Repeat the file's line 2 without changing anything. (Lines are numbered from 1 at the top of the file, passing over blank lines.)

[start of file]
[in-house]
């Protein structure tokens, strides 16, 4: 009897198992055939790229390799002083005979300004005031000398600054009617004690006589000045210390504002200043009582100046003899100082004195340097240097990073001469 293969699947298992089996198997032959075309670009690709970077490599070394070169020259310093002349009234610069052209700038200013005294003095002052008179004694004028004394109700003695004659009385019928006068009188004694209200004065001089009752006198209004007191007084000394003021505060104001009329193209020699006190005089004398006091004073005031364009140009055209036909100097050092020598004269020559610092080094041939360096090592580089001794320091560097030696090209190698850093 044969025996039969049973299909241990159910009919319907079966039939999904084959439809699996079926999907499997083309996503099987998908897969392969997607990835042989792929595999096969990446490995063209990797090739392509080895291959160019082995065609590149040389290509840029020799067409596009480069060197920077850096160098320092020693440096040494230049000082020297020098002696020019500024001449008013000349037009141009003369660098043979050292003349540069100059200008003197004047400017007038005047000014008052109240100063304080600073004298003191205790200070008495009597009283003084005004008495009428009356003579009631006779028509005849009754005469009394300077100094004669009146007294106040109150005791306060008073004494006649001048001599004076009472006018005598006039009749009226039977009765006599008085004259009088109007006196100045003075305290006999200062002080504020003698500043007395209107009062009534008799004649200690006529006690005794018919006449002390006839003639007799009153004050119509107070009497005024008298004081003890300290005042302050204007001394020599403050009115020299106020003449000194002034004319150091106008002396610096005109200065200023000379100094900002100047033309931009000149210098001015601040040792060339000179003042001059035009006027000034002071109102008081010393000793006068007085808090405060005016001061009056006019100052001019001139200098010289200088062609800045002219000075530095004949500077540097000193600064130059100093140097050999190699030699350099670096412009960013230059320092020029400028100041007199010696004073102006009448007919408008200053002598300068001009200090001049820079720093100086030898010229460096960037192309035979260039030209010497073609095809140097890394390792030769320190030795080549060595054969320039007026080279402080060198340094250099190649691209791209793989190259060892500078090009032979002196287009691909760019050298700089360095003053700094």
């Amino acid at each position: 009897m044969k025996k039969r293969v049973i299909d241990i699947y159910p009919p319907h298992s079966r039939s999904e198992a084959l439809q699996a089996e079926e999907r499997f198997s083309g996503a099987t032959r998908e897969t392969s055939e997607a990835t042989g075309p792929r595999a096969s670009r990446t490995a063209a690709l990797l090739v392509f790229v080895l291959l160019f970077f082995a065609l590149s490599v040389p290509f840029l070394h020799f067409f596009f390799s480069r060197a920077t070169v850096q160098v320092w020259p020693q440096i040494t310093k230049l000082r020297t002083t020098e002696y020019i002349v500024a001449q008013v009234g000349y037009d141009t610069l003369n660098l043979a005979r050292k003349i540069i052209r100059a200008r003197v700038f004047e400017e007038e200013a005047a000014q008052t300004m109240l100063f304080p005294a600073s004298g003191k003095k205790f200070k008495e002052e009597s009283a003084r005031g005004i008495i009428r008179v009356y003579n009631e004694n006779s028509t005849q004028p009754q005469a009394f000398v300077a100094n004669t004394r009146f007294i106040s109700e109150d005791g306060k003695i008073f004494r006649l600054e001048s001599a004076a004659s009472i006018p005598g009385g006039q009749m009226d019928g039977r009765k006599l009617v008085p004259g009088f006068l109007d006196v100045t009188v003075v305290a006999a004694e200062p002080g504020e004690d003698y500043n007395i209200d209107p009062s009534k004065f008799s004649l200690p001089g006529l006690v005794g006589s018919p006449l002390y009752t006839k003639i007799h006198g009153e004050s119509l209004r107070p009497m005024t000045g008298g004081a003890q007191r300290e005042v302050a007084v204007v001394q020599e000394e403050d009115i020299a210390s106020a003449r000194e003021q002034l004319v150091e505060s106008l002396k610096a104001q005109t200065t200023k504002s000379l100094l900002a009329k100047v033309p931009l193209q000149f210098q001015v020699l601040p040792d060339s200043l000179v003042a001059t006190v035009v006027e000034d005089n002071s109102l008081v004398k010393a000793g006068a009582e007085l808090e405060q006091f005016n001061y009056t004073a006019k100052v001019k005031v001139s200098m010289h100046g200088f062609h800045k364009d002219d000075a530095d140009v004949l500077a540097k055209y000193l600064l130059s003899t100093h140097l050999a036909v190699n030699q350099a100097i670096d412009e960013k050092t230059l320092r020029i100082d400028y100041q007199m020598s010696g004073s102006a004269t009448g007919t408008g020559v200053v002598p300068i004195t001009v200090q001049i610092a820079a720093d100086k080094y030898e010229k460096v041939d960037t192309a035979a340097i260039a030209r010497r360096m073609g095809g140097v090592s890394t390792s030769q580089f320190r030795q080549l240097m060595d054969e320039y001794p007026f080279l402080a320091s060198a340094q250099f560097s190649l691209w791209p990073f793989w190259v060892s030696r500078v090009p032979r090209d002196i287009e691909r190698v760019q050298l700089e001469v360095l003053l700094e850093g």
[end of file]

């Protein structure tokens, strides 16, 4: 009897198992055939790229390799002083005979300004005031000398600054009617004690006589000045210390504002200043009582100046003899100082004195340097240097990073001469 293969699947298992089996198997032959075309670009690709970077490599070394070169020259310093002349009234610069052209700038200013005294003095002052008179004694004028004394109700003695004659009385019928006068009188004694209200004065001089009752006198209004007191007084000394003021505060104001009329193209020699006190005089004398006091004073005031364009140009055209036909100097050092020598004269020559610092080094041939360096090592580089001794320091560097030696090209190698850093 044969025996039969049973299909241990159910009919319907079966039939999904084959439809699996079926999907499997083309996503099987998908897969392969997607990835042989792929595999096969990446490995063209990797090739392509080895291959160019082995065609590149040389290509840029020799067409596009480069060197920077850096160098320092020693440096040494230049000082020297020098002696020019500024001449008013000349037009141009003369660098043979050292003349540069100059200008003197004047400017007038005047000014008052109240100063304080600073004298003191205790200070008495009597009283003084005004008495009428009356003579009631006779028509005849009754005469009394300077100094004669009146007294106040109150005791306060008073004494006649001048001599004076009472006018005598006039009749009226039977009765006599008085004259009088109007006196100045003075305290006999200062002080504020003698500043007395209107009062009534008799004649200690006529006690005794018919006449002390006839003639007799009153004050119509107070009497005024008298004081003890300290005042302050204007001394020599403050009115020299106020003449000194002034004319150091106008002396610096005109200065200023000379100094900002100047033309931009000149210098001015601040040792060339000179003042001059035009006027000034002071109102008081010393000793006068007085808090405060005016001061009056006019100052001019001139200098010289200088062609800045002219000075530095004949500077540097000193600064130059100093140097050999190699030699350099670096412009960013230059320092020029400028100041007199010696004073102006009448007919408008200053002598300068001009200090001049820079720093100086030898010229460096960037192309035979260039030209010497073609095809140097890394390792030769320190030795080549060595054969320039007026080279402080060198340094250099190649691209791209793989190259060892500078090009032979002196287009691909760019050298700089360095003053700094």